The utility lines that will be moved inland out of harms way include a sewer line that is threatened and may cause a sewage spill on the beach if it is not relocated out of the “coastal erosion hazard zone.”

The writer significantly overstates the number of parking spaces that will be affected. Some if not all of these spaces can be accommodated onsite. In addition, the project includes a new bus stop, bike parking, bike paths and other amenities to ensure the park remains open and free to all beach-goers.

The Coastal Commission, which must approve any project for Goleta Beach, gave the county clear direction not to leave the rock seawall on the beach.  The County has responsibly come up with an alternative plan based on sound science and developed by a team of of coastal scientists and engineers.

The groin the writer supported would have cost $20 Million compared to a small fraction of that for the new project, which protects the beach and the park without robbing beaches of sand.

To clarify, not all rocks are being removed. Goleta Beach 2.0 is a compromise approach. All the rocks on the east end and in front of the cafe are proposed to be left. New stabilized dunes are proposed to further protect the café and the Goleta Sanitary District’s outfall line.

There are examples of successful managed retreat nearby, e.g., Ventura. Goleta Beach 2.0 is not an experiment. It is reconfiguring the park, moving infrastructure out of harms way, and adding amenities to enhance the recreational experience and protect the park and beach for people.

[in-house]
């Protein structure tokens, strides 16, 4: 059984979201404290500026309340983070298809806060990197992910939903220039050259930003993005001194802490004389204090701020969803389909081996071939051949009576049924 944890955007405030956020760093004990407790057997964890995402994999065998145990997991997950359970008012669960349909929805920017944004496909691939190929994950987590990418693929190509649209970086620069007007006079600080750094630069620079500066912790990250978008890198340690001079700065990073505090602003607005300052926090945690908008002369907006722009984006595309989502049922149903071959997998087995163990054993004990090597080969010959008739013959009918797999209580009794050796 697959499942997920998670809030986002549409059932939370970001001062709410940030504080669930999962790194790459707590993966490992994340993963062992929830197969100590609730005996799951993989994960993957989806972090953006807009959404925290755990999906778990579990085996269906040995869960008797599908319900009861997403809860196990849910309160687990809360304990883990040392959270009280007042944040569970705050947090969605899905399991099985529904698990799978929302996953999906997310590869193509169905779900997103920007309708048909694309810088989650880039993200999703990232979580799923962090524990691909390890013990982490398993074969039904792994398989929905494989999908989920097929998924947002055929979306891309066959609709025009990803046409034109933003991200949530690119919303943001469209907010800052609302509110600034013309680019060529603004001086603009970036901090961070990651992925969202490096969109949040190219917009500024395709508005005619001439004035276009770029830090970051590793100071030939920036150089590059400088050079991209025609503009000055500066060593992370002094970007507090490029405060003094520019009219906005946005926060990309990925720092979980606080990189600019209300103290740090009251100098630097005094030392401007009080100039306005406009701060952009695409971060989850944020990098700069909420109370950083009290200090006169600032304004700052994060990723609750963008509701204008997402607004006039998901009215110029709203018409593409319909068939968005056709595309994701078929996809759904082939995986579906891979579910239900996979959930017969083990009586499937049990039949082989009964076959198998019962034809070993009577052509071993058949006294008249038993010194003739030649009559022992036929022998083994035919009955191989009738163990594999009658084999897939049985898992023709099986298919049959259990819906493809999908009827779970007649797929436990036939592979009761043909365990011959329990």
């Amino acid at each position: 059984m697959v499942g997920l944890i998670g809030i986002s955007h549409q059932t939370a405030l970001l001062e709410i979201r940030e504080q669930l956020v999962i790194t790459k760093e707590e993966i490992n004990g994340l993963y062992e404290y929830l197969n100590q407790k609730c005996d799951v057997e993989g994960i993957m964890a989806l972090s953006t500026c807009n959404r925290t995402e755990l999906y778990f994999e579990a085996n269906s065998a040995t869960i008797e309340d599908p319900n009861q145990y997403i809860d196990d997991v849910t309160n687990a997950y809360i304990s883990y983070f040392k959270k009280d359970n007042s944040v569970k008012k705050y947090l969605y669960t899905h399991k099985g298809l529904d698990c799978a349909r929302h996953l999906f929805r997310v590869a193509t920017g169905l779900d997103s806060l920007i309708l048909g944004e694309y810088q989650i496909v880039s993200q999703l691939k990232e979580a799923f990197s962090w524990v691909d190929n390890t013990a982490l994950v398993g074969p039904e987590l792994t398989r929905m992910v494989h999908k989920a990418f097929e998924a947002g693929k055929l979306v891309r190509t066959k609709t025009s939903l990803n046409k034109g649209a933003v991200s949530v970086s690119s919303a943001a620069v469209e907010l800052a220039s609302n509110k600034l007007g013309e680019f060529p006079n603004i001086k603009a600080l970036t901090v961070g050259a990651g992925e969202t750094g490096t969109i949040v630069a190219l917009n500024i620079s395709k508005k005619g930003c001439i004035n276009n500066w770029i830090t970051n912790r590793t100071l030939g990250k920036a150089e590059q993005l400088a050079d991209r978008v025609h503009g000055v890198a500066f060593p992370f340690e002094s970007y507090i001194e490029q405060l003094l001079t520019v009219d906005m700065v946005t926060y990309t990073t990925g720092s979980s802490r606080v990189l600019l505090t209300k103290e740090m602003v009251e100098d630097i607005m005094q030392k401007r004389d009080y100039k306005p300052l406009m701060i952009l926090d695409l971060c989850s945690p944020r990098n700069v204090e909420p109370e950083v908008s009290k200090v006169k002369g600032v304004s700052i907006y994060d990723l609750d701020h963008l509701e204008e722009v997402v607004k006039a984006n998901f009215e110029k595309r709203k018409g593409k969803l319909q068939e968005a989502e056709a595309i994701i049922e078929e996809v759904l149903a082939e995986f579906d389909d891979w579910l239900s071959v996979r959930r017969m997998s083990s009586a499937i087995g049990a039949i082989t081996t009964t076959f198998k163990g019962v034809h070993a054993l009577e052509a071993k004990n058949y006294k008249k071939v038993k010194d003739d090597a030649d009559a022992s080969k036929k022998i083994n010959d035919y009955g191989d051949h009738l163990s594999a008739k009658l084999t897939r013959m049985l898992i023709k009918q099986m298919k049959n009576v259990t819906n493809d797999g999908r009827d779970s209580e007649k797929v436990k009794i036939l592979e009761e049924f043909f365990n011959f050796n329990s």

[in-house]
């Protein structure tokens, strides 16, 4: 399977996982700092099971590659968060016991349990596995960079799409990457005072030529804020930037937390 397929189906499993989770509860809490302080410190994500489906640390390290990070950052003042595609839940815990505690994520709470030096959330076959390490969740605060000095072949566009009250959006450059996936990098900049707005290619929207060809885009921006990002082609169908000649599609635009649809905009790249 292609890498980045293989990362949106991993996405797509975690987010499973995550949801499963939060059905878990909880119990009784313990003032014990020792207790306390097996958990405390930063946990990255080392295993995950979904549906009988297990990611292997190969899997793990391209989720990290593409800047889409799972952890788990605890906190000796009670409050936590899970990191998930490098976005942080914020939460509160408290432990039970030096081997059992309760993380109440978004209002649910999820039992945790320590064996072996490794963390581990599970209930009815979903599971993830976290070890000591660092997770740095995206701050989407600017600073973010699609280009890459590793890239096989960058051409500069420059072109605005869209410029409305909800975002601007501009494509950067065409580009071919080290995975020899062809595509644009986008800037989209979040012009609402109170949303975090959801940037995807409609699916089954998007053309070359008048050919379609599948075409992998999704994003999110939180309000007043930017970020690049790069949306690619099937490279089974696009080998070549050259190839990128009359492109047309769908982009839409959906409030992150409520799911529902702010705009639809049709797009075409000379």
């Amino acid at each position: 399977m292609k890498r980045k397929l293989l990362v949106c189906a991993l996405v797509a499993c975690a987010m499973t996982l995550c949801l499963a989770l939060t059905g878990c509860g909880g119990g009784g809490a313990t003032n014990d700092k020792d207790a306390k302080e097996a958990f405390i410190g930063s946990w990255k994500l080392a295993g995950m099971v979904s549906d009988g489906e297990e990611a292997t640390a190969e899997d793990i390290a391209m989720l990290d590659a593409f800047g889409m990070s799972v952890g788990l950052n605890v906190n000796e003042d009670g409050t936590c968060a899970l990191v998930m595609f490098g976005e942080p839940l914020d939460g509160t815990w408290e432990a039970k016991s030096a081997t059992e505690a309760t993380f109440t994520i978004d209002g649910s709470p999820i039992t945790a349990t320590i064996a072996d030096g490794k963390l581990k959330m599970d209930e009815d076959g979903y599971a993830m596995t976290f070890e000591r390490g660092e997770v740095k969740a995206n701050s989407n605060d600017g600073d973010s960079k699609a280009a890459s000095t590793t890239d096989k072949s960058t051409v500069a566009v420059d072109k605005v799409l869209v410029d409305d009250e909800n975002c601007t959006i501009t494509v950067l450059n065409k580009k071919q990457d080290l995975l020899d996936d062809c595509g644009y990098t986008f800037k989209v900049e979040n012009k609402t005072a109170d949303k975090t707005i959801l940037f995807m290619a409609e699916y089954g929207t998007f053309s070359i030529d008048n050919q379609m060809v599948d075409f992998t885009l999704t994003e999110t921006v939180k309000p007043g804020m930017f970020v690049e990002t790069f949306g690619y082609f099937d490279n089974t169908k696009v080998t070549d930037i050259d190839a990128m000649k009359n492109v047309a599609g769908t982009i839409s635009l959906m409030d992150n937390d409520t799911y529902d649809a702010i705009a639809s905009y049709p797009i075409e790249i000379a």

Goleta Beach 2.0 adds an acre of sandy beach to Goleta for people to sunbathe, read, watch the waves, picnic and build sand castles. The brilliant new plan for Goleta Beach will protect the park and beach for future generations to enjoy as we do.

The Grand Jury should not be swayed by misleading and inaccurate information.  If anything, the Grand Jury should evaluate how, if the rock seawall were left in place as the writer naively proposes, the County would become financially and legally liable for violating state laws and for causing our prized Goleta Beach to narrow and eventually disappear.

» on 03.09.13 @ 03:17 PM

One only needs to look at the photograph to see the efficacy of protecting the park with rock despite what the local EDC chapter likes to purport.  In the distance one can see rock protecting the parking lot where the car is parked just beyond the stalwart Canary Island palm that has stood there for more than 70 years.  That rock was permitted and placed in 1984 to protect the west end of the beach, and has worked very well for over 35 years.  There is no other inexpensive solution to protecting the park against the winter storms. The additional current rock placed farther down the beach has protected the the rest of the beach without any scientific evidence that this rock on this beach in this horseshoe bay configuration is inhibiting littoral movement of sand down the coast.